O’Keefe On Action And Responsibility In Epicurus

Introduction

• Main question: how can free human agency/responsibility be retained in a deterministic universe consisting solely of atoms and void?
• Epicurus introduces `the swerve’ in response; also allows composite objects
• O’Keefe argues that freedom has three variants: agency; character formation; moral responsibility → Epicurus wants to retain all three

Determinism, Effective Agency And Bivalence

• Atoms naturally fall straight downwards, so would not be capable of forming composites other than in one dimension; deterministic universe
• The swerve is a random deviation sideways by one spatial minimum
• Argument: P: atoms swerve; Q: free volition exists: $\neg$P $\rightarrow$ $\neg$Q; Q; $\therefore$ P
• Lucretius: racehorses in a stall exit it with a delay whereas they move instantaneously if bumped from behind; delay is effective agency in action
• O’Keefe: 1). effective agency ≠ 2). free will because animals have 1) and not 2); and animals not morally responsible
• Popular view: determinism → inability to do otherwise so no free will; free decisions constituted by swerves; preserves ability to do otherwise
• O’Keefe contra that view: Lucretius does not include swerves in description of volition and random swerves get you random action not free will
• `Lazy argument’

• PB = Principle of Bivalence: all propositions true or false
• Leads to fatalism; was always T or F that the patient would recover

• The swerve avoids the necessity of fate; also Chrysippus responds that determinism is compatible with effective agency because actions `co-fated’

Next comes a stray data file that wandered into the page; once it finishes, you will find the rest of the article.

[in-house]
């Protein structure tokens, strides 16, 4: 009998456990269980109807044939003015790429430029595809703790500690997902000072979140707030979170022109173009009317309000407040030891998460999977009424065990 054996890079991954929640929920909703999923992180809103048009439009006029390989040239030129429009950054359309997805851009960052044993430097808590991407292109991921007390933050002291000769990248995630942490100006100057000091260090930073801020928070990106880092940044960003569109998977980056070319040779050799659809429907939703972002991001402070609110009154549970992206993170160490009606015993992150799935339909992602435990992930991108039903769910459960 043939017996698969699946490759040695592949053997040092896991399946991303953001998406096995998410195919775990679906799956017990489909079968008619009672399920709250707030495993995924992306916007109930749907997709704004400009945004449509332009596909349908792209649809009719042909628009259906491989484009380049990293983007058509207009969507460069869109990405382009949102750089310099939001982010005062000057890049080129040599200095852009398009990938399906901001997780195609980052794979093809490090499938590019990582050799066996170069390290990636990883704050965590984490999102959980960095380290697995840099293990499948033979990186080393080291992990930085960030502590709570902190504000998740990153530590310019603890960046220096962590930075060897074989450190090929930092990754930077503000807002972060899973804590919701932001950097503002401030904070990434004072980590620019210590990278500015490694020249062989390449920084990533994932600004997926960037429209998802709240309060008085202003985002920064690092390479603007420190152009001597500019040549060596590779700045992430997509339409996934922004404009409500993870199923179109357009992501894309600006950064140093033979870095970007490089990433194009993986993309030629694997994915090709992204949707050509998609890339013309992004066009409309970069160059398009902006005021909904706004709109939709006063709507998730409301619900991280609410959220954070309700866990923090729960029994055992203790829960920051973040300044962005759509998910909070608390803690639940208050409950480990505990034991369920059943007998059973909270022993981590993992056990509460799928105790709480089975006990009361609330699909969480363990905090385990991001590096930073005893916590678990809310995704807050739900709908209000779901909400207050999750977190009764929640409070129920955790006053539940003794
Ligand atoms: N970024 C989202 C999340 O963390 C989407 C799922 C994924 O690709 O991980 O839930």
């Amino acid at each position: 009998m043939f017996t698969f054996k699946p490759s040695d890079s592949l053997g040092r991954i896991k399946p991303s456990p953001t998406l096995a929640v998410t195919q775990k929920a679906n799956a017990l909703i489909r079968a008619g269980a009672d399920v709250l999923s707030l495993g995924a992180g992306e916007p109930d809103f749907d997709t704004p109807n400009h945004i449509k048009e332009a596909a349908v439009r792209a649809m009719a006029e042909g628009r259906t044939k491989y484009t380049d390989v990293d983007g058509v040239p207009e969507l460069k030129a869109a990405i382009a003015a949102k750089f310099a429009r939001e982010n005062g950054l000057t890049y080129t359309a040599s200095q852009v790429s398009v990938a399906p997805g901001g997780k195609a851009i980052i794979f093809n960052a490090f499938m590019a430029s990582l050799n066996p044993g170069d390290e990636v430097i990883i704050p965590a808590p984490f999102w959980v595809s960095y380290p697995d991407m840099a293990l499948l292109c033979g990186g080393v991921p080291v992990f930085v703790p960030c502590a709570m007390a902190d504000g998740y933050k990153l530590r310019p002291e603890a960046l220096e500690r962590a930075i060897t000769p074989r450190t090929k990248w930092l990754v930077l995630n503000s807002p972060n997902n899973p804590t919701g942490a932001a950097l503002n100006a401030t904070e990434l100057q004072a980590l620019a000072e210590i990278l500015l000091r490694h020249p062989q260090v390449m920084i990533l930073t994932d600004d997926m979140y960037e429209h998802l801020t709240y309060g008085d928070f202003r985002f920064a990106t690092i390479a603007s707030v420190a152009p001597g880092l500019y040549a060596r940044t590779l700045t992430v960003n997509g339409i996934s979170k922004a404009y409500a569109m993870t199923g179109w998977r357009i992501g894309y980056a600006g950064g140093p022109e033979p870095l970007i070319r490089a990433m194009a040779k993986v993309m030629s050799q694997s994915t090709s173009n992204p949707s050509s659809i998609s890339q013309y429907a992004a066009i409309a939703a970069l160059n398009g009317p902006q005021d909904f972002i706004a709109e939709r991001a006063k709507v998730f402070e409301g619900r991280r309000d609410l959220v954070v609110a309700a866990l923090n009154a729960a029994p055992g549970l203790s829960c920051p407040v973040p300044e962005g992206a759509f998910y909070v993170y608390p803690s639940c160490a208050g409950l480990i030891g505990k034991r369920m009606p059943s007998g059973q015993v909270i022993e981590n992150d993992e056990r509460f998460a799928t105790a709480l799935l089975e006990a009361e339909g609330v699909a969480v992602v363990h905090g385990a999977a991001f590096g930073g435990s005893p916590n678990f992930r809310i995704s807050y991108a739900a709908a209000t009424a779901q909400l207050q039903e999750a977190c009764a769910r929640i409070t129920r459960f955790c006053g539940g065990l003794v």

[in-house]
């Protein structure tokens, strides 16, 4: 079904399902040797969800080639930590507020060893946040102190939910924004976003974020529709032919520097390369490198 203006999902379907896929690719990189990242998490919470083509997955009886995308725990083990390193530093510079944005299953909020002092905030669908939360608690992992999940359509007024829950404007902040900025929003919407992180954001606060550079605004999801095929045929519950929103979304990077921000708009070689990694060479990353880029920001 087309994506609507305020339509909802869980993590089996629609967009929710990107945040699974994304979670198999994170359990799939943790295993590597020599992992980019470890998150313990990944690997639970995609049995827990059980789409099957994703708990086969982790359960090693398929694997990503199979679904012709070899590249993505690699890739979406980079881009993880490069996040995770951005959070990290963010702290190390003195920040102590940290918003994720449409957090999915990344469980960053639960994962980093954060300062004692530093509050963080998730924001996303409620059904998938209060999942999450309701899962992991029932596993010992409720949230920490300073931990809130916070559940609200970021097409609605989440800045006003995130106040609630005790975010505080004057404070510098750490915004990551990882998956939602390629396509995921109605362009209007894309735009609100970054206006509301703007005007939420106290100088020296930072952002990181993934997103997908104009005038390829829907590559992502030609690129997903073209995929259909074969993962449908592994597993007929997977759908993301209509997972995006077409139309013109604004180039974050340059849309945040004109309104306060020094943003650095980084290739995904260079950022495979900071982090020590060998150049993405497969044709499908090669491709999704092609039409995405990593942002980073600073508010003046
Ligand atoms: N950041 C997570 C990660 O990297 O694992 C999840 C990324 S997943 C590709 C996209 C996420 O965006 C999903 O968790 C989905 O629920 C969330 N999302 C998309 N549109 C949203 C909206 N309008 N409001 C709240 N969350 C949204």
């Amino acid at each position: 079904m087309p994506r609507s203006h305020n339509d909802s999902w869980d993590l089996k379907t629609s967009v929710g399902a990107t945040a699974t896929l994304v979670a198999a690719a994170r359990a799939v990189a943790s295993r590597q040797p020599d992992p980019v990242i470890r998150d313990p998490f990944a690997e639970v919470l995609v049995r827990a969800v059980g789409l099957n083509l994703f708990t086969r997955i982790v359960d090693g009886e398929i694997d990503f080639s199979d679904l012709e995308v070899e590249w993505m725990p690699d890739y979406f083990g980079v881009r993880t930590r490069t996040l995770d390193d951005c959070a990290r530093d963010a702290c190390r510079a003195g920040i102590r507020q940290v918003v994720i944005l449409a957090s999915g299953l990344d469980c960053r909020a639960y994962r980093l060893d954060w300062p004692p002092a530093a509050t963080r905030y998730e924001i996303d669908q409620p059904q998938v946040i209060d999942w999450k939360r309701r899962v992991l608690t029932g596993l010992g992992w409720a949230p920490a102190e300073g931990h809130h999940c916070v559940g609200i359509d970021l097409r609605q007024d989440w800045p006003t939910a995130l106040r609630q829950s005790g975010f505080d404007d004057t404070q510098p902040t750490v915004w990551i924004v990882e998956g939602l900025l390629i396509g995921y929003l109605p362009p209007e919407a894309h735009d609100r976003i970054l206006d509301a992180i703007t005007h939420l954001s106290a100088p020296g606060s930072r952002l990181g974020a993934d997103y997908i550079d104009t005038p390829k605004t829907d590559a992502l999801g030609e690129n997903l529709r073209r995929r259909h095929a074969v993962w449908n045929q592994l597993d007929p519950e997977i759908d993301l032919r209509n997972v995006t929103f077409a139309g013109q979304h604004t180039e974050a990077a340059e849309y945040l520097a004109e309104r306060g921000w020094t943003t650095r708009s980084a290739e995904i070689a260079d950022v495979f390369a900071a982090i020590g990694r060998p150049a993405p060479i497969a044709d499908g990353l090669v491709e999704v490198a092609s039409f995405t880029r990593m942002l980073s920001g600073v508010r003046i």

• Objections: O’Keefe accepts this but how are fated actions free; why are T counterfactuals relevant?; moreover Chrysippus is a Stoic

Atomism And Self-Formation Of Character

• Epicurus wants swerve + freedom to avoid making us dependent on chance to achieve our desires: believing that would not lead to ataraxia
• Hedonism: seeking pleasure and avoiding pain at root of all actions
• No threat to freedom because beliefs subject to reason → asceticism
• This sets us apart from animals; we can overcome `atomic constitution’
• So Epicurus wants to preserve efficacy of our reason within atomism
• Epicurus holds:

• (A): atoms and void only make up the world
• (B): atomic clusters make up real macroscopic objects inc. our minds
• (C): properties of atomic aggregates are real (inc. relational properties like health and \textbf{enslavement

• (C) differs from Democritus, who is accused of skepticism about knowledge, objects, the mind: `by convention x, in reality atoms and void’
• Allows Epicurus to affirm the reality of the mind; it is `emergent’
• O’Keefe: Epicureans can have real emergent minds and still be physicalists: they identify the mind with an atomic aggregate
• Psychological `products’ — not atomic constituents — drive personalities (tension with previous view that fire atoms in psyche make lions irascible)
• O’Keefe appeals to a nature/nurture type debate here — genes influence but do not control who we become — in attempt to resolve this

Reason And Responsibility

• Epicurus wants to justify our practices of blame and praise
• Criticism of others requires causes of actions are `in us’, `depend on us’